The Environmental Protection Authority (EPA)
has rejected a second application for deep sea mining under the
Exclusive Economic Zone and Continental Shelf (Environmental
Effects) Act 2012 (the EEZ Act).
The decision against Chatham Rock Phosphate
(CRP) this week follows the rejection in June last year of
a bid by Trans-Tasman Resources Ltd (TTR).
Both decisions demonstrate the precautionary approach
that the EPA is required to adopt in implementing the EEZ Act, and
the care that therefore needs to be taken when preparing projects
and applications for consent to mine within the EEZ.
CRP wanted to mine phosphorite nodules on the Chatham Rise; TTR
to extract offshore iron sand in the South Taranaki Bight.
Both applications were declined on the basis of a lack of
certainty about the environmental impacts and risks associated with
their proposals. The EPA found that both TTR and CRP had provided
the best available information on the nature and scale of the
effects of their respective projects.
But in both cases, significant information gaps and
uncertainties remained. Neither applicant could satisfy the
EPA's concerns with their proposed adaptive management
Careful and strategic advice should be taken on the scope of
applications, the nature and contents of the accompanying
environmental impact assessments and any draft conditions proposed
(especially any relating to adaptive management regimes).
The EEZ Act
The EEZ Act requires the EPA to favour caution and environmental
protection where there is uncertainty regarding the environmental
effects and risks of a proposal. But before declining a proposal on
grounds of uncertainty, the EPA must consider whether an adaptive
management approach would enable the application to be
The EPA has recognised that the scientific knowledge we have of
the EEZ is manifestly incomplete. While a complete and perfect
understanding of the EEZ environment is not required before consent
will be granted, applicants must still come to the EPA with enough
information about the environmental effects of their proposed
operations in order that the risks and impacts of the proposal can
be properly assessed.
Where to from here?
In the wake of the CRP decision, some members of the business
community have questioned what mining investor is going to be
prepared to lodge the third application for a deep sea mining
There were other reasons why the TTR and CRP applications were
refused. As well as failing to provide adequate information or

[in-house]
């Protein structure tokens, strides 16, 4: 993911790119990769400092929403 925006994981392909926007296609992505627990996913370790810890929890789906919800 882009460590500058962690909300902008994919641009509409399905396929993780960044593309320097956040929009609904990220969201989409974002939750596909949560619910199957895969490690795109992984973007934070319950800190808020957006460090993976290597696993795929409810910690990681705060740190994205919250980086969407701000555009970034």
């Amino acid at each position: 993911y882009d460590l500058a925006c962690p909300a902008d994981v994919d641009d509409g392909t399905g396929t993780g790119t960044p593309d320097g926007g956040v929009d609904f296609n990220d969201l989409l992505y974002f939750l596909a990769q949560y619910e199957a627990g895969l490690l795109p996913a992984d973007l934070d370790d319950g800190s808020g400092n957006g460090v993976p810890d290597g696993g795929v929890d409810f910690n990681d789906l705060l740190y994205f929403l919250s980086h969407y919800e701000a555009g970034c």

adaptive management conditions, TTR and CRP both failed to
demonstrate that their proposals could provide more than modest
economic benefit to New Zealand.
The EPA also had concerns in both cases about the impact on
groups such as iwi and the commercial fishing industry that had
existing interests in the area where the activities were proposed.
In addition, the potential environmental impact of both proposals
would be more than minor. It may be that an application which fares
better in these areas would be in with a better shot at
It is also worth mentioning that both TTR and CRP rejected the
suggestion that they should undertake a small scale trial of the
proposed mining activities, stating that would be unfeasible. In
the case of CRP in particular, the depth of mining and methods
proposed have never been carried out worldwide. It is possible that
a project which has international experience or can start with a
small scale trial would have a better chance of being granted
Both the CRP and TTR applications attracted a large number of
submissions from a diverse range of New Zealanders including iwi,
the commercial fishing industry, conservation groups, and
recreational users of the marine environment. The issue of deep sea
mining and how best to manage the resources in our exclusive
economic zone will continue to evoke a range of strong
The High Court has not yet had a chance to consider the
provisions of the EEZ Act. TTR has recently abandoned its appeal to
the High Court and it remains to be seen whether CRP will attempt
an appeal, submit a new application, or walk away.
The information in this article is for informative purposes
only and should not be relied on as legal advice. Please contact
Chapman Tripp for advice tailored to your situation.
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